for 29 August 1996. Updated every THURSDAY.

 

 

EnGeorged

 
 
It is no revelation that the very
premise of George magazine relies so
inordinately upon the enigmatic
charms of its blue-blooded,
stiff-dicked, photo-friendly editor
that without him, the magazine would
simply cease to be. But these days,
merely having John F. Jr. canter
around the offices in fetching
outfits from Brooks Brothers is not
enough to move product off the
newsstands, and this, at least for
executives at Hachette Filipacchi,
is an alarming development.
 
 
What to do? Imagine the scene early
this summer: the staff at George
scampers into the conference room
for an emergency editorial strategy
session. After hours of tumultuous,
cappuccino-fueled brainstorming, the
bush burns, the clouds part, the
Grail is revealed as the voices of
the gods boom: "Do an issue about
chicks." And they do.
 
On the cover of the September issue
is a sleepy-eyed Drew Barrymore
imitating an inexplicably
green-haired Marilyn Monroe.
Obviously, it has nothing to do with
current politics. That's generally
true for George. All of the
magazine's covers are similar in
their irrelevance and overall
feeblemindedness (powdered wig +
famous sexy person = George cover).
However, next to Drew's head, is a
large-type line that reads, "The 20
Most Fascinating Women in Politics."
Of the twenty most fascinating women
in politics, not one of them - even
to readers of a magazine about
politics - is even remotely
stimulating enough (or blond enough)
to actually put on the cover. But
Drew Barrymore is, of course, and
she looks good in Robin's Egg nail
polish and Vamp lip liner.
Unfortunately, this photo is a perky
harbinger for things to come.
 
Like the New Yorker's "Special
Women's Issue" and Rolling Stone's
"Women in Rock," the September issue
of George is packed with stories by,
for, and about women, this time as
they pertain to politics. And though
the editors at George would jiz in
their cubes to hear comparisons to
the New Yorker, the similarities end
at the Saab ad on page three. By
trotting out an endless parade of
politically-oriented women, the
issue becomes a 158-page endurance
test of pandering, condescension and
exploitation, a kissing cousin of
Esquire's annual insult, "Women We
Love."
 
 
A brief scan of the TOC reveals a
bunch of dopey features: "If I Were
President," by Ann Landers; "The
Best States for Women" (Hawaii
wins!); "Hillary's Chicago: Her
guide to the best in Chi-town,"
etc., etc. But it seems like the
Sexiest Man Alive himself came up
with the issue's real zingers:
"Women of the GOP: Today's young
Republicans aren't chasing skirts,
they're wearing them" (a fashion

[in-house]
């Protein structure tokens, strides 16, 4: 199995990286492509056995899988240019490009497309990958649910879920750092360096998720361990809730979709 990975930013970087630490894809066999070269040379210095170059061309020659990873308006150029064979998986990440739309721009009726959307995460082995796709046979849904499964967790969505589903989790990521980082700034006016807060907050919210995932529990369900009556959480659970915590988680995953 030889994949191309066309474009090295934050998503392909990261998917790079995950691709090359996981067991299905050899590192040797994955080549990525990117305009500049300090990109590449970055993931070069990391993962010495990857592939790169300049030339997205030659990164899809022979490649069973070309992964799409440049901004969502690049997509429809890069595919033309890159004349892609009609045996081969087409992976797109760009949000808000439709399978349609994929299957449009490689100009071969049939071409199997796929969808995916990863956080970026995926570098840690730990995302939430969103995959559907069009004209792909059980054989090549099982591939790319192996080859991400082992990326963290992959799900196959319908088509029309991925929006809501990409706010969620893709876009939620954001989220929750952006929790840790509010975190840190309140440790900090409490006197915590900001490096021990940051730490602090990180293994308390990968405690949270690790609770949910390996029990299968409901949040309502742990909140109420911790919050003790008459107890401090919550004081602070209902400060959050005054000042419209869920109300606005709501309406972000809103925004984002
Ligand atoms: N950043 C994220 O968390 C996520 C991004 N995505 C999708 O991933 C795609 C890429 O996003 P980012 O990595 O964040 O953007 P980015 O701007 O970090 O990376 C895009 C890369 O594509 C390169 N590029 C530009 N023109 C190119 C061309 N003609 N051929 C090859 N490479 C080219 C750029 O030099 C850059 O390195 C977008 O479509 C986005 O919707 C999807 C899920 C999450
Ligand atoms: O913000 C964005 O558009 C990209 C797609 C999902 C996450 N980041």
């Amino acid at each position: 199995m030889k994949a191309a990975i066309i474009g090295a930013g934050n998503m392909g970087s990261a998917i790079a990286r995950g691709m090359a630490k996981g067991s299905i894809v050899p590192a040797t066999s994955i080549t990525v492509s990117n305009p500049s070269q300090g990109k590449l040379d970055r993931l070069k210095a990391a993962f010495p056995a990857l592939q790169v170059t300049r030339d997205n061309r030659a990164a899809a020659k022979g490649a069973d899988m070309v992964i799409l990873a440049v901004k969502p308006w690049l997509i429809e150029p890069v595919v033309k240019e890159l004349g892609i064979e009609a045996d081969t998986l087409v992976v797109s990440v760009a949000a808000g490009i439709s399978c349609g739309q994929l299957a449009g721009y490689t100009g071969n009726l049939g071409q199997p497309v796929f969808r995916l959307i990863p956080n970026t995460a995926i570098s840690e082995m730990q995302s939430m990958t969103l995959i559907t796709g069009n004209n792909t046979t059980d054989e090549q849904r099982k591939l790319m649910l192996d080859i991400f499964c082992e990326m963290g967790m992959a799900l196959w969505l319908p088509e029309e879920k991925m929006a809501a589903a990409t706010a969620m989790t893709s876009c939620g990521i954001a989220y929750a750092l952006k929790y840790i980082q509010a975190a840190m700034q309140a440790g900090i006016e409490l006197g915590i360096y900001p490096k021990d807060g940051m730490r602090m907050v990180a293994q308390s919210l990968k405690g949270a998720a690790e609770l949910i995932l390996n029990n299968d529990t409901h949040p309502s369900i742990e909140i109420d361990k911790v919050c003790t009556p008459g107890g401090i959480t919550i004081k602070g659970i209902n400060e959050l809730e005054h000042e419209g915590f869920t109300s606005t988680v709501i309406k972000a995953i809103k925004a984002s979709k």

spread!) and an unfathomable
centerfold (really!) of Brigitte
Bardot that is placed without irony
adjacent to Kennedy's interviews
with Pat Schroeder and Liddy Dole
("Unquestionably her own woman, but
she still stands by her man.")
 
The entire issue puts forth an eerie
odor, not unlike the one given off
by last week's Republican Convention
where women voters were supposed to
swoon for the kinder, gentler,
larger-breasted GOP. In page after
page, it becomes clear that these
women are here simply as props, that
they don't really belong. It's a
gag, a bit, a stunt. The September
issue proves George to be much more
disingenuous than Esquire ever could
be. Esquire's message, at least, is
consistent and clear (we want
pussy). George, on the other hand,
gives women what it thinks they want
(pictures of themselves) so it can
get what it knows they have (cash).
 
That the editors consider the
appearance of women in politics a
singular enough event to warrant
special attention itself seems
clueless at best, condescending at
worst. But, of course, this issue
isn't about appealing to women, or
even about women, really. It's about
appealing to advertisers who would
like to appeal to women. And it
worked.
 
 
As vapid and contrived as the stories
may be, advertisers bought pages in
the issue hand over painted-nail
fist. Estrogen-sniffing media
planners who have never seen the
pulp of a political magazine such as
The New Republic or Atlantic Monthly or, for
that matter, George, must have kept
the switchboard clogged for weeks.
From Estee Lauder and Clinique to
Gucci and Isaac Mizrahi, the ad
count in this issue would be a
pretty decent haul for Cosmo. The
tag line on a Hanes ad, midway into
the book, says "It's about strength
and beauty." No, it's not. It's
about selling pantyhose, selling
space to those who sell pantyhose,
and - oh, why not - it's about
selling magazines to anyone who
likes to wear pantyhose. This is
George, after all, a magazine about
one of the most unsexy and
male-oriented pastimes in the
history of the world. Kennedy must
be laughing all the way to the four
o'clock appointment with his
"masseuse."
 
Kennedy's coup de grace for the whole
elaborate swindle certainly must lie
back on the cover. Running across
the bottom of the page - across
Barrymore's boobs - is the cover
line "Happy Birthday, Mr.
President," a nod to Bill Clinton
(whose birthday was August 18), and
an unveiled reference to JFK Sr.'s
famous birthday celebration, where
Monroe cooed into a microphone for
the commander-in-chief with drool
practically running down her chin.
It is a blatant tribute to his
father (the Stallion), a booger
flick at his dead mother (the
Mouse), and a big, fat,
pseudopatriotic dick up the
nostalgic ass of America (the
Spectator). How's that for an issue
about women?
 
Though the September issue is barely
on the stand, rumors about the
October issue are already flying.
It's slated to be themed around the
World's Sassiest Quadriplegics. For
the cover, Kennedy has already cut a
deal with Hugh Grant to portray
Christopher Reeve (before that
unsightly horse accident, of
course). The wheelchair industry is
said to be in a frenzy.
 
 

[Zero Baud Archive]

Courtesy of
Not Joey Enough